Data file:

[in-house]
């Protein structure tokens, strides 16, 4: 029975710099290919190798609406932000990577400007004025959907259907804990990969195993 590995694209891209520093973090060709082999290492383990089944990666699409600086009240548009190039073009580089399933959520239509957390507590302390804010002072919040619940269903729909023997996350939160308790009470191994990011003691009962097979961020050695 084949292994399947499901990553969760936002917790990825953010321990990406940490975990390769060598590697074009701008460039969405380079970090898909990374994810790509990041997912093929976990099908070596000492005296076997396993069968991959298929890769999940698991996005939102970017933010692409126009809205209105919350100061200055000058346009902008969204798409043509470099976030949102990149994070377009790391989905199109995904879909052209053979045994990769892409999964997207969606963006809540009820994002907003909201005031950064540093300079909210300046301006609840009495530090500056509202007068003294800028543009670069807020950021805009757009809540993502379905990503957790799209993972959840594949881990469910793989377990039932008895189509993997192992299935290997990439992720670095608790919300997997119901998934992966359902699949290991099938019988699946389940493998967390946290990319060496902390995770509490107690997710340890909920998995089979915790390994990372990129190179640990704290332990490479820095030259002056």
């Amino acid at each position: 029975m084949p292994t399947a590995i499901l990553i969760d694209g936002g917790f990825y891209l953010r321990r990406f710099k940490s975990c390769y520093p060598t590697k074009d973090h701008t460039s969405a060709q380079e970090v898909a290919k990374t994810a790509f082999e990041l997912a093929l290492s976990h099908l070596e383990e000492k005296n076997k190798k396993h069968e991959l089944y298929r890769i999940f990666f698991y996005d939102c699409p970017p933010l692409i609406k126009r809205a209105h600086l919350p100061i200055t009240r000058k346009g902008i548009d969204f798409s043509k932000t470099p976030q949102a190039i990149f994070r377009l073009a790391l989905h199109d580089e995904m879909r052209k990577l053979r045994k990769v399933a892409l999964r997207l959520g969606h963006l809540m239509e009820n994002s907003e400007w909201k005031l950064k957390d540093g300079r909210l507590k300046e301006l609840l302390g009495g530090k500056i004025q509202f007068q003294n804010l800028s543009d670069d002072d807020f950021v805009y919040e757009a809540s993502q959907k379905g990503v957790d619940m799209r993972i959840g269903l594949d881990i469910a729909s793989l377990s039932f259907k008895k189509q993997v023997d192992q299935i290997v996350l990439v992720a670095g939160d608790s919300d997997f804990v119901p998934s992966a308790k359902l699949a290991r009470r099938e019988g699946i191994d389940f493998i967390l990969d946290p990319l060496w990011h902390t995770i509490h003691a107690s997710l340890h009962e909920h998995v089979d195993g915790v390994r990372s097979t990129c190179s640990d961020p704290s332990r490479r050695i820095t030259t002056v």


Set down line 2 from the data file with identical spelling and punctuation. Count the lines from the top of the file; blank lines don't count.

């Protein structure tokens, strides 16, 4: 029975710099290919190798609406932000990577400007004025959907259907804990990969195993 590995694209891209520093973090060709082999290492383990089944990666699409600086009240548009190039073009580089399933959520239509957390507590302390804010002072919040619940269903729909023997996350939160308790009470191994990011003691009962097979961020050695 084949292994399947499901990553969760936002917790990825953010321990990406940490975990390769060598590697074009701008460039969405380079970090898909990374994810790509990041997912093929976990099908070596000492005296076997396993069968991959298929890769999940698991996005939102970017933010692409126009809205209105919350100061200055000058346009902008969204798409043509470099976030949102990149994070377009790391989905199109995904879909052209053979045994990769892409999964997207969606963006809540009820994002907003909201005031950064540093300079909210300046301006609840009495530090500056509202007068003294800028543009670069807020950021805009757009809540993502379905990503957790799209993972959840594949881990469910793989377990039932008895189509993997192992299935290997990439992720670095608790919300997997119901998934992966359902699949290991099938019988699946389940493998967390946290990319060496902390995770509490107690997710340890909920998995089979915790390994990372990129190179640990704290332990490479820095030259002056």